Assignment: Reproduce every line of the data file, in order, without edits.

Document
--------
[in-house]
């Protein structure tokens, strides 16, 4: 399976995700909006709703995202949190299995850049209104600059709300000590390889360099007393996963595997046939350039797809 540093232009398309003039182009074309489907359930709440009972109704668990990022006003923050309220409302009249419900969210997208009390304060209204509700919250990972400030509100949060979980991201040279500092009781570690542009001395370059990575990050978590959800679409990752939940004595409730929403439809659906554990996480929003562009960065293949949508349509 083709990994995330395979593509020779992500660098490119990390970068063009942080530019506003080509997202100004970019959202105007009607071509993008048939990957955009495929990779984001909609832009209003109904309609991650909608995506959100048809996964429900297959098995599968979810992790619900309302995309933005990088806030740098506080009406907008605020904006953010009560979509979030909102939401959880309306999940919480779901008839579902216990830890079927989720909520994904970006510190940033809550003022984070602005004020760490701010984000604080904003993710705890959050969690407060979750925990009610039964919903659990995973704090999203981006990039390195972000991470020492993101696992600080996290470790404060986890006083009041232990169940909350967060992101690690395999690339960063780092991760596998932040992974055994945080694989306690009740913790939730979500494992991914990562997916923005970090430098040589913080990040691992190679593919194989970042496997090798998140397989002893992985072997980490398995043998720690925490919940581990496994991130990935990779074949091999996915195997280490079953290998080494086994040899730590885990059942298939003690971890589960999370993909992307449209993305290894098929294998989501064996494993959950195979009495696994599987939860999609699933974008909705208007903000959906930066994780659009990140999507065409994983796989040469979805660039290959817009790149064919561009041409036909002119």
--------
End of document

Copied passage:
[in-house]
């Protein structure tokens, strides 16, 4: 399976995700909006709703995202949190299995850049209104600059709300000590390889360099007393996963595997046939350039797809 540093232009398309003039182009074309489907359930709440009972109704668990990022006003923050309220409302009249419900969210997208009390304060209204509700919250990972400030509100949060979980991201040279500092009781570690542009001395370059990575990050978590959800679409990752939940004595409730929403439809659906554990996480929003562009960065293949949508349509 083709990994995330395979593509020779992500660098490119990390970068063009942080530019506003080509997202100004970019959202105007009607071509993008048939990957955009495929990779984001909609832009209003109904309609991650909608995506959100048809996964429900297959098995599968979810992790619900309302995309933005990088806030740098506080009406907008605020904006953010009560979509979030909102939401959880309306999940919480779901008839579902216990830890079927989720909520994904970006510190940033809550003022984070602005004020760490701010984000604080904003993710705890959050969690407060979750925990009610039964919903659990995973704090999203981006990039390195972000991470020492993101696992600080996290470790404060986890006083009041232990169940909350967060992101690690395999690339960063780092991760596998932040992974055994945080694989306690009740913790939730979500494992991914990562997916923005970090430098040589913080990040691992190679593919194989970042496997090798998140397989002893992985072997980490398995043998720690925490919940581990496994991130990935990779074949091999996915195997280490079953290998080494086994040899730590885990059942298939003690971890589960999370993909992307449209993305290894098929294998989501064996494993959950195979009495696994599987939860999609699933974008909705208007903000959906930066994780659009990140999507065409994983796989040469979805660039290959817009790149064919561009041409036909002119």